Can bleach kill Japanese knotweed?
By Jennifer Holmes

Can bleach kill Japanese knotweed?

Can knotweed be killed with bleach?

Bleach refers to a large class of compounds used to whiten or color-lighten materials, frequently used for cleaning and disinfection. Whilst bleaches is effective at killing most types of viruses, bacteria, molds, mildews, and algae, it is not effective at killing knotweed – it being a plant material, bleach is highly ineffective.

Should bleach be used to kill knotweed?

Bleach should not be used to kill plants as it is harmful to the environment. If chlorine gets into the ground its high Ph and salt levels will alter the ecosystem, making it difficult for some species to thrive or survive, especially organisms such as fungi that are essential for maintaining a healthy habitat. Chlorine also produces gasses that are harmful to the air we breathe and also the ozone.

What is the best chemical to kill Japanese knotweed?

The herbicide Glyphosate is the best chemical to control knotweed infestations. Used as part of a long-term treatment plan, each application exhausts the plant, forcing it into a dormant state. Whilst Glyphosate has its fair share of negative press, recent reports show that it is safe to use by trained and qualified professionals, and is the most effective method of control. Herbicide can be applied by spraying, stem injecting or leaf wiping.

Independent regulatory bodies around the world have looked at the available scientific evidence and concluded that glyphosate poses little or no risk to people when used correctly.

On March 15, 2017, the Committee for Risk Assessment (RAC) of the European Chemicals Agency (ECHA) completed an extensive review of all the available scientific evidence on glyphosate and concluded it should not be classified as a carcinogen or as a substance that causes genetic or reproductive effects. ECHA is a regulatory authority on the safety of chemicals and a key adviser to the European Commission on the risks of substances to human health.

Tim Bowmer, the committee’s chair, said: “RAC agreed with the German dossier submitter that glyphosate should not be classified as a carcinogen – that is, as a substance causing cancer. This conclusion was based both on the human evidence and the weight of the evidence of all the animal studies reviewed. In addition, RAC concluded that glyphosate does not warrant classification as a mutagen – that is, a substance causing genetic effects – or as a substance causing reproductive effects.” He concluded: “The committee’s opinion was adopted by consensus – that is, with the full support of all the members and there were no minority positions.” A statement that reflected the conclusions of regulatory bodies around the world who agreed glyphosate posed no human health risk when used correctly.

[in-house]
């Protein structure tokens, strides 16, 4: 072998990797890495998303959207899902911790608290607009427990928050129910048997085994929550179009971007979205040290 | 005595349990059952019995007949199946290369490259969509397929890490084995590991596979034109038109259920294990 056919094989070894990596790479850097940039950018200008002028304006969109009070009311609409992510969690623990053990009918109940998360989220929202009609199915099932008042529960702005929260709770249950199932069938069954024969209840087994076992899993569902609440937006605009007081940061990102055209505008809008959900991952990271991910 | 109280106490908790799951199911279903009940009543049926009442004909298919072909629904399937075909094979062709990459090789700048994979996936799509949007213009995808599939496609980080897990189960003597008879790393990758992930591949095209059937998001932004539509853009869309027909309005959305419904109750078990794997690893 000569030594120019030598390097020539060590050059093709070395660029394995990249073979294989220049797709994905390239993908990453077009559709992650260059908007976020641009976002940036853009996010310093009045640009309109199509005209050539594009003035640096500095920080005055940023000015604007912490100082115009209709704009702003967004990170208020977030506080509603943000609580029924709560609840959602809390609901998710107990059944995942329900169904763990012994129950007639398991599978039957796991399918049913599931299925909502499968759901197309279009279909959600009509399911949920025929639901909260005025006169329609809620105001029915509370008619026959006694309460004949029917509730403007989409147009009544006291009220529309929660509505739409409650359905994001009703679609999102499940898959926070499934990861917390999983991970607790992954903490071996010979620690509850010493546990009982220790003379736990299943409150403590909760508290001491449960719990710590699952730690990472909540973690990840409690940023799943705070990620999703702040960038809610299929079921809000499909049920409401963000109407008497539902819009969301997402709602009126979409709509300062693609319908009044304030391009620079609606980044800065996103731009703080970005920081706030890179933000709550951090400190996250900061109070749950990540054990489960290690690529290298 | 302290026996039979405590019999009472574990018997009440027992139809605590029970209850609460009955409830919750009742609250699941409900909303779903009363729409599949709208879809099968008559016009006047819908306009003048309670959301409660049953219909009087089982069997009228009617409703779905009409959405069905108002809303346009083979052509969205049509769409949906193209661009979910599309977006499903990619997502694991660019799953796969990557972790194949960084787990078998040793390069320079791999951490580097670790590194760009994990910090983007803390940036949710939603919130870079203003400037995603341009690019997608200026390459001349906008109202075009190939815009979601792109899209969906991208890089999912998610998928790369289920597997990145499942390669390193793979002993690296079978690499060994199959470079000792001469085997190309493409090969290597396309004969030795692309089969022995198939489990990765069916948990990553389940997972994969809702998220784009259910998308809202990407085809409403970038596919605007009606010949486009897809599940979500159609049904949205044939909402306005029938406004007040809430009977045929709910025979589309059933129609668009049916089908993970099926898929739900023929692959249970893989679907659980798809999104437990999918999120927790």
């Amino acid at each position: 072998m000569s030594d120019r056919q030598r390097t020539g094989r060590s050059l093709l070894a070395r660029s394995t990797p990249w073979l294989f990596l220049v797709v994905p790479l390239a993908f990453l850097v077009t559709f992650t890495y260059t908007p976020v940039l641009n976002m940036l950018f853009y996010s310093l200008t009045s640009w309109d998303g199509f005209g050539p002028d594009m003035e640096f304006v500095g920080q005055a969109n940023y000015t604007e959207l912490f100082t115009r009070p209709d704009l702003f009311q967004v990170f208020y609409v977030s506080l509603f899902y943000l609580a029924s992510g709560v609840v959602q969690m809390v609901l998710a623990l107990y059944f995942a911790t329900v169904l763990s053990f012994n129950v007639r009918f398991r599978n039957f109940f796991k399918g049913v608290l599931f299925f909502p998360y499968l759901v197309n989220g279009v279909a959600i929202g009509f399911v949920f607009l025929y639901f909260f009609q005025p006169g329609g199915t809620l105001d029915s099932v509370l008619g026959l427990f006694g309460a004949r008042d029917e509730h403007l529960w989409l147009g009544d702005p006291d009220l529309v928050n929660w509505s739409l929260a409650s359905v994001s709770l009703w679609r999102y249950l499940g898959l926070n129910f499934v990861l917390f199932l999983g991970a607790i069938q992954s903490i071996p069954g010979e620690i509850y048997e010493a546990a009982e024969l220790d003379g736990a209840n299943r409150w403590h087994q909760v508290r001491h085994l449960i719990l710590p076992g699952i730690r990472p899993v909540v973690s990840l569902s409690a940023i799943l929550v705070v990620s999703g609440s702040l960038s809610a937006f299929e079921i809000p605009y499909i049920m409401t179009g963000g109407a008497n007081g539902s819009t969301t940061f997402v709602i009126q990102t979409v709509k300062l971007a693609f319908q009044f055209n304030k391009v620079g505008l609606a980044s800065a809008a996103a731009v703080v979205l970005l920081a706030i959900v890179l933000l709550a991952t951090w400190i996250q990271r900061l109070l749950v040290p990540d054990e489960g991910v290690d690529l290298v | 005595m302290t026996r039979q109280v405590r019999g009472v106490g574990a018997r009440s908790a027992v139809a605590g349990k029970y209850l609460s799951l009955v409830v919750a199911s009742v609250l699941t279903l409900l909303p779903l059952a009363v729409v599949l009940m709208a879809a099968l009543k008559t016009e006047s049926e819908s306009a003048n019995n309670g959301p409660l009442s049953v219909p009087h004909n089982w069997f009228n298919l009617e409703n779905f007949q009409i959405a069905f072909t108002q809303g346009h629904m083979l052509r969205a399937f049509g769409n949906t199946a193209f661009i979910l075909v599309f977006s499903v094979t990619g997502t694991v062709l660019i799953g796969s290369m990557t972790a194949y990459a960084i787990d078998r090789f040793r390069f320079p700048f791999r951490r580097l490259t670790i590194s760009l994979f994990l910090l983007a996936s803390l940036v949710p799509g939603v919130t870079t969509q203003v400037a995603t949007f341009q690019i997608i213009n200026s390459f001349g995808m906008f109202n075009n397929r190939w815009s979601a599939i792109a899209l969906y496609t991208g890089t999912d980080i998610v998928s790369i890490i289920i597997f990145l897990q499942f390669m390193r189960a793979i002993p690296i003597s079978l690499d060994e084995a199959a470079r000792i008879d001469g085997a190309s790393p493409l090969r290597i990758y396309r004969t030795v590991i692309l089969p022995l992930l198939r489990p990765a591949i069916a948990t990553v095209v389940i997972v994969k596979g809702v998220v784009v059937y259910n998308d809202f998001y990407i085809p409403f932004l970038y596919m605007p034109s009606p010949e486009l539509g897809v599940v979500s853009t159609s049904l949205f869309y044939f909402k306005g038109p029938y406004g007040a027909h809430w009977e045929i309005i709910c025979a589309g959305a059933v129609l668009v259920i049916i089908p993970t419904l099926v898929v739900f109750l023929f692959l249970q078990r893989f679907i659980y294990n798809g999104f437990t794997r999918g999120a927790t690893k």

Additionally, the European Food Safety Authority (EFSA) carried out a review which concluded that glyphosate is unlikely to be carcinogenic and poses minimal risk to non-target plants and animals when used appropriately. This conclusion is consistent with the outcome of other regulatory evaluations of glyphosate around the world, in countries including the United States, Canada, Australia, New Zealand, and Germany – all of which supported the conclusion that glyphosate posed no unacceptable risk when used correctly. This view was also upheld in a joint report from the WHO and the Food and Agriculture Organisation of the UN.

In fact, the only body that has concluded that glyphosate is possibly a cancer risk to humans is the International Agency for Research on Cancer (IARC) which concluded glyphosate is “probably carcinogenic to humans”. While IARC is an agency of the WHO, the WHO itself has upheld the view that glyphosate is safe.

IARC seeks to identify cancer hazards, meaning the potential for the exposure to cause cancer. But it does not indicate the level of risk associated with exposure, which can depend on a number of factors including the type and extent of exposure. IARC has said its classification programme may identify cancer hazards even when risks are very low with known patterns of use or exposure.

IARC’s identification of hazard is only the first step of the human health risk assessment process. Only when the hazard is considered together with the risk (exposure in everyday situations) can the human health risk, if there is one, be determined. These health risk assessments are carried out by organisations EFSA, the WHO and national regulatory bodies. And that health risk assessment, based on the best available scientific evidence, is currently undisputed – glyphosate poses no carcinogenic risk if used properly and for its intended purpose.

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